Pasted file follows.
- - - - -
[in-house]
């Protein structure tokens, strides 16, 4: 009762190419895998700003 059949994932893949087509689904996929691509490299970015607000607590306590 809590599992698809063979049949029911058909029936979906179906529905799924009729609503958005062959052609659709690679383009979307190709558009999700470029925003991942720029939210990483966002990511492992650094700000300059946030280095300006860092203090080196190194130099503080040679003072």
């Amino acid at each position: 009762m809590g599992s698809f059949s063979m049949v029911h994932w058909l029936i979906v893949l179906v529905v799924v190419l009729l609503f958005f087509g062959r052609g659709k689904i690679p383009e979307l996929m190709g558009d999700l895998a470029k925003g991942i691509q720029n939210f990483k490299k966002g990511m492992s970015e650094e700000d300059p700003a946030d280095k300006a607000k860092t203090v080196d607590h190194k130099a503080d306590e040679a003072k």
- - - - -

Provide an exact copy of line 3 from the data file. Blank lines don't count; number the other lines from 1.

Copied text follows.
């Amino acid at each position: 009762m809590g599992s698809f059949s063979m049949v029911h994932w058909l029936i979906v893949l179906v529905v799924v190419l009729l609503f958005f087509g062959r052609g659709k689904i690679p383009e979307l996929m190709g558009d999700l895998a470029k925003g991942i691509q720029n939210f990483k490299k966002g990511m492992s970015e650094e700000d300059p700003a946030d280095k300006a607000k860092t203090v080196d607590h190194k130099a503080d306590e040679a003072k």